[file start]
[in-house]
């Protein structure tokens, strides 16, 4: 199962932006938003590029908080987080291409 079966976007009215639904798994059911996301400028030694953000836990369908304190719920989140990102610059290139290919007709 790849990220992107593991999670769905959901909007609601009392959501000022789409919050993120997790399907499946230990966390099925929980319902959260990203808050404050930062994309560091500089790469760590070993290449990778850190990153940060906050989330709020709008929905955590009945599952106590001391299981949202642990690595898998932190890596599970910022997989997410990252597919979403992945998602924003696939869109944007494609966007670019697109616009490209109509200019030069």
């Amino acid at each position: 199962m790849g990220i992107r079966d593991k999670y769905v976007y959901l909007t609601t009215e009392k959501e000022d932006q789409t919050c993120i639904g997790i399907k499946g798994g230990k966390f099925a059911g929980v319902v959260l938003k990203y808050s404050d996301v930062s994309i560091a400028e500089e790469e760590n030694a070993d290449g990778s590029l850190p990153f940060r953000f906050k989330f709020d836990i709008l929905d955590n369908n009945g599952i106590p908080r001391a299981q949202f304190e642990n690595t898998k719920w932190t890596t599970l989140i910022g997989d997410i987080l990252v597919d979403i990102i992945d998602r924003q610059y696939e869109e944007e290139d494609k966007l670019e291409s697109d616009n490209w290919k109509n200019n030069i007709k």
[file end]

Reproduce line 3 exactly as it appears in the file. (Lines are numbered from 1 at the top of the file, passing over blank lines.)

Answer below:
């Amino acid at each position: 199962m790849g990220i992107r079966d593991k999670y769905v976007y959901l909007t609601t009215e009392k959501e000022d932006q789409t919050c993120i639904g997790i399907k499946g798994g230990k966390f099925a059911g929980v319902v959260l938003k990203y808050s404050d996301v930062s994309i560091a400028e500089e790469e760590n030694a070993d290449g990778s590029l850190p990153f940060r953000f906050k989330f709020d836990i709008l929905d955590n369908n009945g599952i106590p908080r001391a299981q949202f304190e642990n690595t898998k719920w932190t890596t599970l989140i910022g997989d997410i987080l990252v597919d979403i990102i992945d998602r924003q610059y696939e869109e944007e290139d494609k966007l670019e291409s697109d616009n490209w290919k109509n200019n030069i007709k």